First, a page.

Guide to the Research Collections
|INTRODUCTION -- WILLIAM VERNON JACKSON|
|THE GUIDE TO RESOURCES|
Although a precise definition of a "guide to resources" is difficult, such a work is essentially the description-- not the listing--of special collections and subject strengths in one or more libraries. Using a narrative style, a guide to resources describes holdings in such terms as their nature and extent, language and geographic spread, degree of comprehensiveness, unique materials (e.g., first editions and manuscripts), nonbook items present, special emphases or areas of note within the total field being reviewed, and supporting and related materials in other parts of the collection.
It might be well to discriminate at this point between a guide to resources (as defined above) and works that provide information about resources in other ways. The latter group includes handbooks, checklists, bibliographies, calendars, library surveys, union lists, union catalogs, and printed book catalogs (presently enjoying a renaissance as a result of the application of the techniques of photographic reproduction and the computer to library files). All of these provide information on resources, but focus on specific titles rather than the description of subject collections or other groups of materials.
Each guide to resources varies in the degree to which it resembles the theoretical definition and in the arrangement of its information. Karl Brown, for reasons stated in the Introduction to his Guide, found it advantageous to present his material following the classes in the classification schedule devised by John Shaw Billings for the New York Public Library. Although basically a subject arrangement which moves from biography (A), through history (B-I), to geography (K-L), and then to art (M), literature (N), science (O-Q), philology (R), social sciences (S-T), technology (V), medicine (W), law (X), philosophy (Y), and finally religion (Z), this scheme was of course a unique one, reflecting both Billings' ideas and the special characteristics of the library's collections, especially in terms of the "star classes" established to provide for certain subjects (bibliography, *G and libraries, *H), or forms of material (newspapers, *A; periodicals, *D; phonograph records, *L; and microfilms, *Z), or collections chiefly of material in languages not known to the average student (Orientalia, *O; Slavonic, *Q; and Jewish, *P), or groups requiring special administration (rare books, *K), or publications coming from special sources (public documents, *S and museums, *F). Even these two general categories did not include all of the library's material, as they did not make provision for the Manuscripts and Archives Division, the Spencer Collection, and certain other collections.
Brown calls the reader's attention to the fact that the Guide, "with the scheme of classification as a basis, is developed by consideration of the following points for each class or sub-class, as division occurs:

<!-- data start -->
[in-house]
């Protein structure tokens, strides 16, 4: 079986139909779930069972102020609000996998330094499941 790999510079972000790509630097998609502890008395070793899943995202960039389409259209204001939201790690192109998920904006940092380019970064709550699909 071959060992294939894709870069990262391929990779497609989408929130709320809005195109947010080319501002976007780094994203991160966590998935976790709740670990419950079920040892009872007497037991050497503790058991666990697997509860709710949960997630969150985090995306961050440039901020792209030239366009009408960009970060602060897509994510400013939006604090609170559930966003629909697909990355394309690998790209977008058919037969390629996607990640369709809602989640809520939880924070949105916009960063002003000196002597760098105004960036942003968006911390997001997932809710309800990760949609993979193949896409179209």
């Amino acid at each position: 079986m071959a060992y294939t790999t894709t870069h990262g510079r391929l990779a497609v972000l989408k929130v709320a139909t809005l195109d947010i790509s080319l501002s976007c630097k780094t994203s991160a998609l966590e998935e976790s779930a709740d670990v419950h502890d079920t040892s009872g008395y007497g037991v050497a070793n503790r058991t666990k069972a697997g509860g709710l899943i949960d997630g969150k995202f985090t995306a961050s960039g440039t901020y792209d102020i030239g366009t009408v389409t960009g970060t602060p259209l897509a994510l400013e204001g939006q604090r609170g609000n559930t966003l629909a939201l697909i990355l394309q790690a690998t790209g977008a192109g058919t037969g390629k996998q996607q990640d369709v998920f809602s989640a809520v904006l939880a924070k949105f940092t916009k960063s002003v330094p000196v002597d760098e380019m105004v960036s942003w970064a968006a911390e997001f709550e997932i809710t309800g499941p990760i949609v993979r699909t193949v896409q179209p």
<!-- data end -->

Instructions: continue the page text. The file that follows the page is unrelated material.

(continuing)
The Brown volume remained a standard bibliographic tool, although it lost some currency with the passing of time. In the years which followed, the library made few basic changes in its collecting policies, but gave new emphasis to certain fields such as the performing arts, and continued to increase its resources (from about 2,500,000 to more than 4,000,000 volumes). It received several new special collections, including the Arents Collection of Books Relating to Tobacco, the Arents Collection of Books in Parts, and the Berg Collection of English and American Literature. The library naturally continued to disseminate information about its resources through publications such as the Bulletin, its annual report, individual monographs and pamphlets, and later the series of divisional catalogs issued by G. K. Hall.4 But none of these significantly updated the Brown volume, and circumstances prevented the compilation of the 1940-45 supplement promised in the Guide. The preparation of the revised Guide was delayed until the fall of 1965, when "The Guide to the Research Collections Project" began operations. At that point some basic decisions on the nature of the project were considered: Would it serve as a supplement to Brown covering the last twenty-five years, or would it be a completely new edition? Would it follow Brown's approach and manner of presentation? What was the most appropriate and efficient methodology for the job at hand? The final decision called for a new edition, rather than a supplement to the 1 Guide, thus making it unnecessary for a user to refer to Brown except for special features. A complete rechecking of all Brown's information did not seem feasible, however, so as much of it as possible was utilized in the new Guide, with revision when necessary for size, scope, and notable additions, and with an effort to make the statements even more useful to the reader seeking information.
Another major decision was to arrange the new volume according to general subjects, rather than follow the Billings Classification Schedule. Several considerations led to this decision, one of the most important being that since July of 1956, about one-half of the library's accessions have been shelved in fixed order location, rather than according to the Billings Classification Schedule.5 Also, some holdings are separated from others merely by accident of provenance--e.g., although they may deal with English literature, they may have been acquired for the Berg Collection, or they may have a nonbook form. Thus the person interested in English literature will find the Research Libraries' rich resources described in one section of the Guide, even though the sources may be shelved in the general stacks, the Berg Collection, the Rare Book Division, the Spencer Collection, the Manuscripts and Archives Division, or even in the Performing Arts Research Center at Lincoln Center.